Listen to SAFE's latest podcast on gender equity:
We believe in a world with free, fair and inclusive societies that offer equal rights and opportunities to all people.
Women are the driving force behind social change. Their voices and views are indispensable catalysts for development. This is why so many of our activities focus on women and girls realizing their full potential.
We believe empowering women will improve living conditions for entire communities, eradicate poverty and propel economic development.
When women can earn a decent wage and have the opportunity to become independent entrepreneurs, we see businesses and markets grow. When women have equal decision making power and participate in political processes, they are able to make decisions that positively affect their lives and the future of their countries.
From improving women’s working conditions on flower and coffee farms to strengthening women-led businesses and encouraging their ascent to positions of power, wherever we work and whatever we do, the role of women is always one of our core concerns.
The personal risks and concerted opposition many of these courageous women have faced and overcome make their inspiring stories worth sharing.
“We challenge the cultural and social barriers that stop women from reaching their full potential.”
Doreen Khoury, Program Manager Hivos
In the Middle East and North Africa, developing women’s full potential is what our work is about; their quest for individual growth and economic independence is what drives our support.
In response to the challenges arising from the Arab uprisings, we started the Coworking for Sustainable Employment program. It aims to get more young people in the Maghreb region - especially women - to see entrepreneurship as a realistic career opportunity. We believe independent young women will become a critical force for positive social change in their societies.
While many women in the region are interested in starting their own business, they are less likely than men to take the leap and do so. That is why we launched Mubadirat, Arabic for “women entrepreneurs.” This media project encourages women to believe in their ideas and have confidence in their capabilities. We offer them tools to improve their self-confidence and turn these ideas of today into the innovations of tomorrow.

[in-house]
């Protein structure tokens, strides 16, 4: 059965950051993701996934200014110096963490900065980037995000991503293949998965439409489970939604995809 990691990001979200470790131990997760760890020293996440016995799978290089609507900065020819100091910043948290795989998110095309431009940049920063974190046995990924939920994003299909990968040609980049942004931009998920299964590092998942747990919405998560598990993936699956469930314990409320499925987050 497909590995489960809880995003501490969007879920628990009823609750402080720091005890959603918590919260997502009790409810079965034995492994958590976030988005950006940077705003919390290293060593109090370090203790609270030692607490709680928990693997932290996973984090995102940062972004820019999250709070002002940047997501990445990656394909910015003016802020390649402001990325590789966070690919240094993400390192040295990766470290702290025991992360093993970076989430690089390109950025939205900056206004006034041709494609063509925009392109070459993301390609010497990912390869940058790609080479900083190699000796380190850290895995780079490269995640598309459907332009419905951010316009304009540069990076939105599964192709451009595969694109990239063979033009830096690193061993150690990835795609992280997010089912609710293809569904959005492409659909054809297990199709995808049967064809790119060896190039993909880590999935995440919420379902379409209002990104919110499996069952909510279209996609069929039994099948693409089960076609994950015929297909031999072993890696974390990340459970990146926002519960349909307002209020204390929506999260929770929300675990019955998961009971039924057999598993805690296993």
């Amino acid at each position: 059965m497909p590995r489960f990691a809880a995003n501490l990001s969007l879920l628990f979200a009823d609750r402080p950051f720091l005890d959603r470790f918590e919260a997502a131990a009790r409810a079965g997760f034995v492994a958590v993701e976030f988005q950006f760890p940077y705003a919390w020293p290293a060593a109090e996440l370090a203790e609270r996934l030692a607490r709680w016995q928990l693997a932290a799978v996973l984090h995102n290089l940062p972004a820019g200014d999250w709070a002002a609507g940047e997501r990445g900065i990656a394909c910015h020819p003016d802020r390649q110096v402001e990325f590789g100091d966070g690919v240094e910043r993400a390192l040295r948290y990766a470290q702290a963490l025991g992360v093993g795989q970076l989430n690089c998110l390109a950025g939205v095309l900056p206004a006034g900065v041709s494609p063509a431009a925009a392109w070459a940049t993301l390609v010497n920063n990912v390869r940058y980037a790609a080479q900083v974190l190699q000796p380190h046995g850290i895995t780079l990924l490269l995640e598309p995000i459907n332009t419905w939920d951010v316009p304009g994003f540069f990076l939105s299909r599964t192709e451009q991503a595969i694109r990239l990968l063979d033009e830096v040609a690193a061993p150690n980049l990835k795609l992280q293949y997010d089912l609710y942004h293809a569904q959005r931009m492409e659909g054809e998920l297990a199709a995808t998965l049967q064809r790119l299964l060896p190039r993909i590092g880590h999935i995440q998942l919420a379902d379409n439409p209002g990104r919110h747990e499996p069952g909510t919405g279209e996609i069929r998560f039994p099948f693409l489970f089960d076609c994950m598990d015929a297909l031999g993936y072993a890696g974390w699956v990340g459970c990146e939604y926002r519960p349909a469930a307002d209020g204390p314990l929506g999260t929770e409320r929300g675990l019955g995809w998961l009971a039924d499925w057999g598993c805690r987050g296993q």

Meet Rania Rafie from Egypt.
In 2017, Mubadirat produced a series of videos featuring the inspiring stories of accomplished young women from diverse backgrounds and industries. We are proud to give a podium to these new catalysts of women's empowerment in the Maghreb region. Meet Rania Rafie from Egypt.
Linda Sibanyoni, Zimbabwean politician
While starting a business is not easy for women in the Middle East and North Africa, there are more challenges that prevent them from fully participating in society; challenges similar to the ones women in Southern Africa are facing.
In both regions, women experience serious obstacles that limit their chances to acquire the training and experience needed to seek leadership positions in civic organizations, political parties and public institutions. This limits women’s ability to put their needs, ideas and priorities on the political agenda. The lack of an enabling environment, reinforced by negative stereotypes in the media, makes it even more difficult for aspiring women leaders.
Our Women Empowered for Leadership program changes that. We motivate women to take part in decision-making processes that affect their lives: as a member of parliament or school board, as a mayor or union leader. We provide the relevant skills, knowledge and tools these women need to create social and political change.
From Lebanon to Zimbabwe, powerful women are deciding it is time to let their voices be heard. Get to know some of them!
Workers in the lowest paid and least healthy jobs are often women. They work in unsafe workplaces, face sexual harassment and are denied basic rights such as maternity leave.
Our Women@Work Campaign improves the working conditions of women in the flower industry in East and Southern Africa. But we can’t do this alone. All parties in the value chain share a responsibility. That is why we cooperate with policy makers and regulators, retailers and consumers in Europe, and why we act as an industry watchdog.